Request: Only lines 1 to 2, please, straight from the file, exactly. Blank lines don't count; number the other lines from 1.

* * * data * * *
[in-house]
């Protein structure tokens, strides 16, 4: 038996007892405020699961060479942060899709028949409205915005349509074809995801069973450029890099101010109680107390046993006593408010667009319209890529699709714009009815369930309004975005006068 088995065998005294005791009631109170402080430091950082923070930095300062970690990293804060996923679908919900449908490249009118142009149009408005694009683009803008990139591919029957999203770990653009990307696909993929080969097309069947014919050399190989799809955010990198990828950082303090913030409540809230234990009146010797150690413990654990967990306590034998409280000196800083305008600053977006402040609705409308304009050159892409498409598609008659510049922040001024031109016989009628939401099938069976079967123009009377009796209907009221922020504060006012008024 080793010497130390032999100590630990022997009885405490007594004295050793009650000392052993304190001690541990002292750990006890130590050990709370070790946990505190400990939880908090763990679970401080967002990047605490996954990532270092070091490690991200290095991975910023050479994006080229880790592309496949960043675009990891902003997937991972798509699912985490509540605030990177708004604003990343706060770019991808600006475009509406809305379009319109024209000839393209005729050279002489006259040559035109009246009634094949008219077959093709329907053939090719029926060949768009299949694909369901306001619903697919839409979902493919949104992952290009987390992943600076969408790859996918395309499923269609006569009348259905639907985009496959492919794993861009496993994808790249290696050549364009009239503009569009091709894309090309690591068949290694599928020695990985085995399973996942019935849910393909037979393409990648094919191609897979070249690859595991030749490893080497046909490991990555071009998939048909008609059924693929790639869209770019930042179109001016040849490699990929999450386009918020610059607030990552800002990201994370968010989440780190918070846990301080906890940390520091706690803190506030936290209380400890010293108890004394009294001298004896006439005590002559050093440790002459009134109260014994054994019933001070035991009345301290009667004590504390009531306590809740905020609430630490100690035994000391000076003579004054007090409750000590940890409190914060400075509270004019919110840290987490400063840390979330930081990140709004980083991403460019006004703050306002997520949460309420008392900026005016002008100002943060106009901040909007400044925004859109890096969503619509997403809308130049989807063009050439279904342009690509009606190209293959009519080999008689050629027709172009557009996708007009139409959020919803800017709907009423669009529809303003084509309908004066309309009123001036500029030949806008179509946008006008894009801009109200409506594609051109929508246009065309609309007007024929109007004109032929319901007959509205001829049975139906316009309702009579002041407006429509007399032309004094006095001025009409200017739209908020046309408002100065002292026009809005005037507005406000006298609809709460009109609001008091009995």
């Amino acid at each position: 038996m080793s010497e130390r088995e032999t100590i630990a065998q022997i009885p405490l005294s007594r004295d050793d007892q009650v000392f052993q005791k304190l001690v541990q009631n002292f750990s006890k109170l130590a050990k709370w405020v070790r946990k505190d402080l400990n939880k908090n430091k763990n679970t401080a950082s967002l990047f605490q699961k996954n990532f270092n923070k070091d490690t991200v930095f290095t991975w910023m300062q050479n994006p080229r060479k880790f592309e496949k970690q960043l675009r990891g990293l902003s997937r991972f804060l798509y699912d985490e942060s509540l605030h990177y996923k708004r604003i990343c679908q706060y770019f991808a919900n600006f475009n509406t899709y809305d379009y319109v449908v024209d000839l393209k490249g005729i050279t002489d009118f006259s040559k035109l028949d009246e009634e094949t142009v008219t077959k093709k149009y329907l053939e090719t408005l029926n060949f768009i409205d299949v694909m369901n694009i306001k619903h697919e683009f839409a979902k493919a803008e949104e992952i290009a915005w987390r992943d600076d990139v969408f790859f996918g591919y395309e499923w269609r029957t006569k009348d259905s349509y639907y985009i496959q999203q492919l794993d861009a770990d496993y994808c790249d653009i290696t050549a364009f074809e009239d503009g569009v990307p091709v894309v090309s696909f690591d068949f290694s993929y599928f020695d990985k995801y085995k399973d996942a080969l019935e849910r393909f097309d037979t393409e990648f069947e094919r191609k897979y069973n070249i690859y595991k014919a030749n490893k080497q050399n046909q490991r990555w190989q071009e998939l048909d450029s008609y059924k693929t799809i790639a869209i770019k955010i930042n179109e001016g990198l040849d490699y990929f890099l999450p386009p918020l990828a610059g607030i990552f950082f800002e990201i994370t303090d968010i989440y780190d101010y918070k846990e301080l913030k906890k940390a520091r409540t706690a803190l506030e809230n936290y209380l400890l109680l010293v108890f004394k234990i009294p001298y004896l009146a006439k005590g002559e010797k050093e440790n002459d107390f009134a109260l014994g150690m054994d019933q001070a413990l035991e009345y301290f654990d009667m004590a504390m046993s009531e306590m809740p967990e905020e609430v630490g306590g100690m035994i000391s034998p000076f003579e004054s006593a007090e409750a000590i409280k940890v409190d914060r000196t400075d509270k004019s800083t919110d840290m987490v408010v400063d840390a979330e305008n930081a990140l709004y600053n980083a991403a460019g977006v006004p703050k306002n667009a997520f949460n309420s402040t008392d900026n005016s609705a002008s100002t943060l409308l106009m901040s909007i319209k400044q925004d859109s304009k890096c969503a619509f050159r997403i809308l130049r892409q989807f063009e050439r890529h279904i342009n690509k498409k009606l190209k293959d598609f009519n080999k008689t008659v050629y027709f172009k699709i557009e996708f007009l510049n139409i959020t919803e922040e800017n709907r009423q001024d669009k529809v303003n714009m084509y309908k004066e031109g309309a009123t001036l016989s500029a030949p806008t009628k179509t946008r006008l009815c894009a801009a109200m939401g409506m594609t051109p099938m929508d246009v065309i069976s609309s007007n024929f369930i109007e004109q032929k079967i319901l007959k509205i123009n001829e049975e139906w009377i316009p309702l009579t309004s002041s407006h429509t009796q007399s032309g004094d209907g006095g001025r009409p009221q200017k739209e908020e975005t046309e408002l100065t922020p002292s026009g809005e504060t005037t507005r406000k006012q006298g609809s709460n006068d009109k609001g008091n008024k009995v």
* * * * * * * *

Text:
[in-house]
């Protein structure tokens, strides 16, 4: 038996007892405020699961060479942060899709028949409205915005349509074809995801069973450029890099101010109680107390046993006593408010667009319209890529699709714009009815369930309004975005006068 088995065998005294005791009631109170402080430091950082923070930095300062970690990293804060996923679908919900449908490249009118142009149009408005694009683009803008990139591919029957999203770990653009990307696909993929080969097309069947014919050399190989799809955010990198990828950082303090913030409540809230234990009146010797150690413990654990967990306590034998409280000196800083305008600053977006402040609705409308304009050159892409498409598609008659510049922040001024031109016989009628939401099938069976079967123009009377009796209907009221922020504060006012008024 080793010497130390032999100590630990022997009885405490007594004295050793009650000392052993304190001690541990002292750990006890130590050990709370070790946990505190400990939880908090763990679970401080967002990047605490996954990532270092070091490690991200290095991975910023050479994006080229880790592309496949960043675009990891902003997937991972798509699912985490509540605030990177708004604003990343706060770019991808600006475009509406809305379009319109024209000839393209005729050279002489006259040559035109009246009634094949008219077959093709329907053939090719029926060949768009299949694909369901306001619903697919839409979902493919949104992952290009987390992943600076969408790859996918395309499923269609006569009348259905639907985009496959492919794993861009496993994808790249290696050549364009009239503009569009091709894309090309690591068949290694599928020695990985085995399973996942019935849910393909037979393409990648094919191609897979070249690859595991030749490893080497046909490991990555071009998939048909008609059924693929790639869209770019930042179109001016040849490699990929999450386009918020610059607030990552800002990201994370968010989440780190918070846990301080906890940390520091706690803190506030936290209380400890010293108890004394009294001298004896006439005590002559050093440790002459009134109260014994054994019933001070035991009345301290009667004590504390009531306590809740905020609430630490100690035994000391000076003579004054007090409750000590940890409190914060400075509270004019919110840290987490400063840390979330930081990140709004980083991403460019006004703050306002997520949460309420008392900026005016002008100002943060106009901040909007400044925004859109890096969503619509997403809308130049989807063009050439279904342009690509009606190209293959009519080999008689050629027709172009557009996708007009139409959020919803800017709907009423669009529809303003084509309908004066309309009123001036500029030949806008179509946008006008894009801009109200409506594609051109929508246009065309609309007007024929109007004109032929319901007959509205001829049975139906316009309702009579002041407006429509007399032309004094006095001025009409200017739209908020046309408002100065002292026009809005005037507005406000006298609809709460009109609001008091009995």